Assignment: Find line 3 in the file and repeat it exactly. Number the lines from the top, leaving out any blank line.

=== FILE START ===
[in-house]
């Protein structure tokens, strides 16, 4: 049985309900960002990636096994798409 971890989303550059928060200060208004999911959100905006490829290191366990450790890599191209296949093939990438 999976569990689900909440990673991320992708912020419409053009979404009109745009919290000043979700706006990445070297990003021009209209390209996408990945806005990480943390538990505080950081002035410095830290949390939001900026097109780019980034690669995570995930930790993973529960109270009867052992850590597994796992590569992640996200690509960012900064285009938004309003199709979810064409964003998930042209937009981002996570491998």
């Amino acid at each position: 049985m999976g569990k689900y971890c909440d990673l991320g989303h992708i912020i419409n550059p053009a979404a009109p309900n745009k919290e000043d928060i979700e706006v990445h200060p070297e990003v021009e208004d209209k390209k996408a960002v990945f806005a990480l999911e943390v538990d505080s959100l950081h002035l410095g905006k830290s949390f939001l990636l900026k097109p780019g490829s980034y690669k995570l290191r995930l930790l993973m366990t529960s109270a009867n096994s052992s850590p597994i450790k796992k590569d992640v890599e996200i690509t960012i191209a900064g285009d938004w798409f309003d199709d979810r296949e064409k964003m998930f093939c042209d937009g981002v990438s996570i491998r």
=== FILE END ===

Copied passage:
């Amino acid at each position: 049985m999976g569990k689900y971890c909440d990673l991320g989303h992708i912020i419409n550059p053009a979404a009109p309900n745009k919290e000043d928060i979700e706006v990445h200060p070297e990003v021009e208004d209209k390209k996408a960002v990945f806005a990480l999911e943390v538990d505080s959100l950081h002035l410095g905006k830290s949390f939001l990636l900026k097109p780019g490829s980034y690669k995570l290191r995930l930790l993973m366990t529960s109270a009867n096994s052992s850590p597994i450790k796992k590569d992640v890599e996200i690509t960012i191209a900064g285009d938004w798409f309003d199709d979810r296949e064409k964003m998930f093939c042209d937009g981002v990438s996570i491998r």